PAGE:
A capital improvement is the acquisition or betterment of public lands, buildings, or other improvements within a county for the purpose of a county courthouse, administrative building, health or social service facility, correctional facility, jail, law enforcement center, hospital, morgue, library, park, qualified indoor ice arena, roads and bridges, public works facilities, fairground buildings, and records and data storage facilities, and the acquisition of development rights in the form of conservation easements under Minnesota Statutes, Chapter 84C.A capital improvement must have an expected useful life of five (5) years or more.A capital improvement plan is a long-term capital budgeting plan designed to anticipate capital improvement projects or equipment and schedule them over a five-year period so that they may be purchased in the most efficient and cost-effective method possible.A capital improvement plan allows the matching of costs with anticipated income.As potential projects are reviewed, the county considers the benefits, costs, alternatives and impact of operating costs.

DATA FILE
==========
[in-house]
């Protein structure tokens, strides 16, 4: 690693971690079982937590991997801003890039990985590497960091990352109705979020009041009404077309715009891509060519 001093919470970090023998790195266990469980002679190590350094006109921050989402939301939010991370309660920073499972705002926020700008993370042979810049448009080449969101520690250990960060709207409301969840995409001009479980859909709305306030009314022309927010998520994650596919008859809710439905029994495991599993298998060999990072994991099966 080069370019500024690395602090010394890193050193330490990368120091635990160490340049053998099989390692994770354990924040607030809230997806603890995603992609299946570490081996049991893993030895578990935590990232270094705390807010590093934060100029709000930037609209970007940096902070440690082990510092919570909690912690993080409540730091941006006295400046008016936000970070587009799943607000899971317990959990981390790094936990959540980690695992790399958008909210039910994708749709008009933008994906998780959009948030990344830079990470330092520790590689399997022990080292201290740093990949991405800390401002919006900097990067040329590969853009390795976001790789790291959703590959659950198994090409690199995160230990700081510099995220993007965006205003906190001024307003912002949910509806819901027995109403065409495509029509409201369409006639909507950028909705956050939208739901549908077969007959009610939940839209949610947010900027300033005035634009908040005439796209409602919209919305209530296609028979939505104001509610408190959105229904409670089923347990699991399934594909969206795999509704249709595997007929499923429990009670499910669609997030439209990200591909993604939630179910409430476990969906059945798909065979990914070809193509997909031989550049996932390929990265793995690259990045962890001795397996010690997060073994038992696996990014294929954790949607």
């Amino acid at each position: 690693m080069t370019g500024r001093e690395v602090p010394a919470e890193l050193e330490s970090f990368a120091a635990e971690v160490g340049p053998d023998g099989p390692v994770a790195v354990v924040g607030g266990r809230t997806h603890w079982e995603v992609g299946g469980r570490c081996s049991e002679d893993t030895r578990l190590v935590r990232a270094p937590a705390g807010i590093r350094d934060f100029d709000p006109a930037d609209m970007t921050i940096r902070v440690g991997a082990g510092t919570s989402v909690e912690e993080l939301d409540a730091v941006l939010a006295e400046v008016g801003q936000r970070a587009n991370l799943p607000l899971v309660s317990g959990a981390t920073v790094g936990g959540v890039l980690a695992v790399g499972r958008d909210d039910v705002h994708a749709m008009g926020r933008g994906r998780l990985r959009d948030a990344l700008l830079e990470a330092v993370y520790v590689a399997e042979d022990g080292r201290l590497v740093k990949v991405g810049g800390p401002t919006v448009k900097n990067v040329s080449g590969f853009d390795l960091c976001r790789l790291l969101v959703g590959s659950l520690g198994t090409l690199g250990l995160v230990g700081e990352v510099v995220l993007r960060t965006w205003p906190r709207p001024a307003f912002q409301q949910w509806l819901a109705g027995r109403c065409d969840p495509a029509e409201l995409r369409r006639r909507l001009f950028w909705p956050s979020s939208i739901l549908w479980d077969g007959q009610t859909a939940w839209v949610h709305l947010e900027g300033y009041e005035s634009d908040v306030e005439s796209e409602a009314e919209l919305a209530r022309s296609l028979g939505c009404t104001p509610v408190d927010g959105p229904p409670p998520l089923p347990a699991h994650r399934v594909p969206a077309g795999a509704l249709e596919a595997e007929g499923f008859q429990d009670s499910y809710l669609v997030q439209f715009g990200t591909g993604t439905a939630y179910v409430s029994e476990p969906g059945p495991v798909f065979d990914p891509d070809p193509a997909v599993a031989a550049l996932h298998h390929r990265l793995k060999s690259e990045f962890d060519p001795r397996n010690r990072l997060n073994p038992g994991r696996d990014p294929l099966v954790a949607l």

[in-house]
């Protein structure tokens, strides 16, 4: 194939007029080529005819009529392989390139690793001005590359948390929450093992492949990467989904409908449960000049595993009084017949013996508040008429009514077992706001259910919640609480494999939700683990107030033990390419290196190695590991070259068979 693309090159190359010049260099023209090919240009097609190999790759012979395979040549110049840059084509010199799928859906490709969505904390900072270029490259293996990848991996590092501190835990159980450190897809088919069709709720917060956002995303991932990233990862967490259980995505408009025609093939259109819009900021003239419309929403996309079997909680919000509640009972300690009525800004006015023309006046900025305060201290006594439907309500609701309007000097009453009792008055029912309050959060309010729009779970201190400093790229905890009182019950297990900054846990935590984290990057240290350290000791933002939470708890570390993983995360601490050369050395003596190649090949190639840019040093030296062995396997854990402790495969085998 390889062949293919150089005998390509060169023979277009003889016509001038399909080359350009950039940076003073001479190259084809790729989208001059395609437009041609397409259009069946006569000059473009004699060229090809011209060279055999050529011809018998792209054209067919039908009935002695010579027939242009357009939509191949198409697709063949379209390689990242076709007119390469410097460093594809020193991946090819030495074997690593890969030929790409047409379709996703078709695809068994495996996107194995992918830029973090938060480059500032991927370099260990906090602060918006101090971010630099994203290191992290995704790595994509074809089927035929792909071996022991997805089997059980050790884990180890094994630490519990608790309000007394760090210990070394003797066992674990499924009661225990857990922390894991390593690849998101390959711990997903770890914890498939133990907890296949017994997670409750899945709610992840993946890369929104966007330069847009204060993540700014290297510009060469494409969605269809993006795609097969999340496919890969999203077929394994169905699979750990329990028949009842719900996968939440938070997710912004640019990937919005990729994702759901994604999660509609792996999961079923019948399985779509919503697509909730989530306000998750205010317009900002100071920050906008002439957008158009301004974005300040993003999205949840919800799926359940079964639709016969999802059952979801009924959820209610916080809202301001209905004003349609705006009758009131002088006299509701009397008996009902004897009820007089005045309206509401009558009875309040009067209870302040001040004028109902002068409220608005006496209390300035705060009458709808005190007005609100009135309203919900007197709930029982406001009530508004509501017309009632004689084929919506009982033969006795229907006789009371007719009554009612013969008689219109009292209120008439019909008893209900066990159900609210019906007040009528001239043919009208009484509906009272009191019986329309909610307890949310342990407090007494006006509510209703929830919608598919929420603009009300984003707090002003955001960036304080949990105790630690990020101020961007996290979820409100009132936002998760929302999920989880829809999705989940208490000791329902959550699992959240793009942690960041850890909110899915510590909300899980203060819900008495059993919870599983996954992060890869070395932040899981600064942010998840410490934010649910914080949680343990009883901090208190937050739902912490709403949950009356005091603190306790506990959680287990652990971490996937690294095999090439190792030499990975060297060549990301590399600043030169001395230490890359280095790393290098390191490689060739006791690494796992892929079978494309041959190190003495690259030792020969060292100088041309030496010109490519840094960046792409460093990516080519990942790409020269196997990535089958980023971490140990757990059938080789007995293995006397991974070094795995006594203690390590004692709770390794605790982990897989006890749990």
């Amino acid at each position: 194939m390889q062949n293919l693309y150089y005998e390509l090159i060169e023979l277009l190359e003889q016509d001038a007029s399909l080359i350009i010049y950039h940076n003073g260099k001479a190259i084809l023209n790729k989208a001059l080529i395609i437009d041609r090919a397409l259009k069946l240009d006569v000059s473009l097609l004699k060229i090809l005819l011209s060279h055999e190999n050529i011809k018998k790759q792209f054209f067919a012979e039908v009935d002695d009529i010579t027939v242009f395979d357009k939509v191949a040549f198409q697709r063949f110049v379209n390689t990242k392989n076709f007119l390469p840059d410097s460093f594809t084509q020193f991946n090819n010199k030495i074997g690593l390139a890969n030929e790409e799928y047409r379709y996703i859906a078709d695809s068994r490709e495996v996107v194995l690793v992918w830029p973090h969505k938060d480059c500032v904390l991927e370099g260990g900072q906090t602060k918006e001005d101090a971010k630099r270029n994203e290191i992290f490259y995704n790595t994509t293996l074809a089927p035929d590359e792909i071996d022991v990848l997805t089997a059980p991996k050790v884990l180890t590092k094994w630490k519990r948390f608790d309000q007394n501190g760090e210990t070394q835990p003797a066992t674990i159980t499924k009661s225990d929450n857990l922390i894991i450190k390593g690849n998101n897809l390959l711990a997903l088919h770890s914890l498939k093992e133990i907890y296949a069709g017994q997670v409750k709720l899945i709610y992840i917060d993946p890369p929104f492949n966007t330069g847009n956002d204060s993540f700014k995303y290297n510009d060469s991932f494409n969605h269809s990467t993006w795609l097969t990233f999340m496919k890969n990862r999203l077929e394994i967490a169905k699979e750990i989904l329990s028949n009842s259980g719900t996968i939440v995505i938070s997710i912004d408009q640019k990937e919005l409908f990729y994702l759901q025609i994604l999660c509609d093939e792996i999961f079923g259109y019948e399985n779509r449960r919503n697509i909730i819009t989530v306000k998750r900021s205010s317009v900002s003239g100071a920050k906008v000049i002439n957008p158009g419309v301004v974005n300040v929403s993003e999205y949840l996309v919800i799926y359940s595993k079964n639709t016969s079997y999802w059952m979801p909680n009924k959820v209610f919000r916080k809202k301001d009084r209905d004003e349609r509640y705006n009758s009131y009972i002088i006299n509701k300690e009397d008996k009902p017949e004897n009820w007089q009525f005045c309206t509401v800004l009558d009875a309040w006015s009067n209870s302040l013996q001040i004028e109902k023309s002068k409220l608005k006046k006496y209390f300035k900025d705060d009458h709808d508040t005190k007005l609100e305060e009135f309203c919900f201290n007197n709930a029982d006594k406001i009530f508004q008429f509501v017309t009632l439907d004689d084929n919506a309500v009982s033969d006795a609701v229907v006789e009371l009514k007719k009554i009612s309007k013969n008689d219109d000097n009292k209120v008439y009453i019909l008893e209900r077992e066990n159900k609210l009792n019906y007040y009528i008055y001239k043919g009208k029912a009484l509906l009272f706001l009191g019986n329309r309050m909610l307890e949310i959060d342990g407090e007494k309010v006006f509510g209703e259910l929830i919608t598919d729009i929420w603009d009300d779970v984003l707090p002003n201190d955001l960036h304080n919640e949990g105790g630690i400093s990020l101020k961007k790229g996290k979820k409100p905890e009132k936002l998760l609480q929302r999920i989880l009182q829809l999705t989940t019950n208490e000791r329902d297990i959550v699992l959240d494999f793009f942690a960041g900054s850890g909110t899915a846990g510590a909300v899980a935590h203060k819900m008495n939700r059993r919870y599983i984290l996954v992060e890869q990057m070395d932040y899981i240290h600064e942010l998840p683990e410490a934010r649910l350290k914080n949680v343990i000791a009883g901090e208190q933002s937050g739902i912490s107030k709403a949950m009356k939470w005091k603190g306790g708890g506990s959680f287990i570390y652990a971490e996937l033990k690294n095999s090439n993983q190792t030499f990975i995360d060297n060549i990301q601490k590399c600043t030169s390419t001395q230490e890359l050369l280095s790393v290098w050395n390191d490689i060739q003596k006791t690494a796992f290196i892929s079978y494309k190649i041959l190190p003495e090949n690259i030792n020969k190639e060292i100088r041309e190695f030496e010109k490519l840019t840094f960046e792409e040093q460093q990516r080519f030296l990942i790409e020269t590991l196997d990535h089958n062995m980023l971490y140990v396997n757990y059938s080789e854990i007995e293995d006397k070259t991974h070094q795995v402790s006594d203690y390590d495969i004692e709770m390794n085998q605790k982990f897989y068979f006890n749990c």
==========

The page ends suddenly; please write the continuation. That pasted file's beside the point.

Stevens County believes the capital improvement process is an important element of responsible fiscal management.Major capital expenses can be anticipated and coordinated so as to minimize potentially adverse financial impacts caused by the timing and magnitude of capital outlays.This coordination of capital projects is important to the County in achieving its goals of an adequate physical plant, equipment and sound fiscal management.In these financially difficult times, good planning is essential for the wise use of limited funding.


The CIP is designed to be updated on an annual basis.In this manner, it becomes an ongoing fiscal planning tool that continually anticipates future costs and funding sources.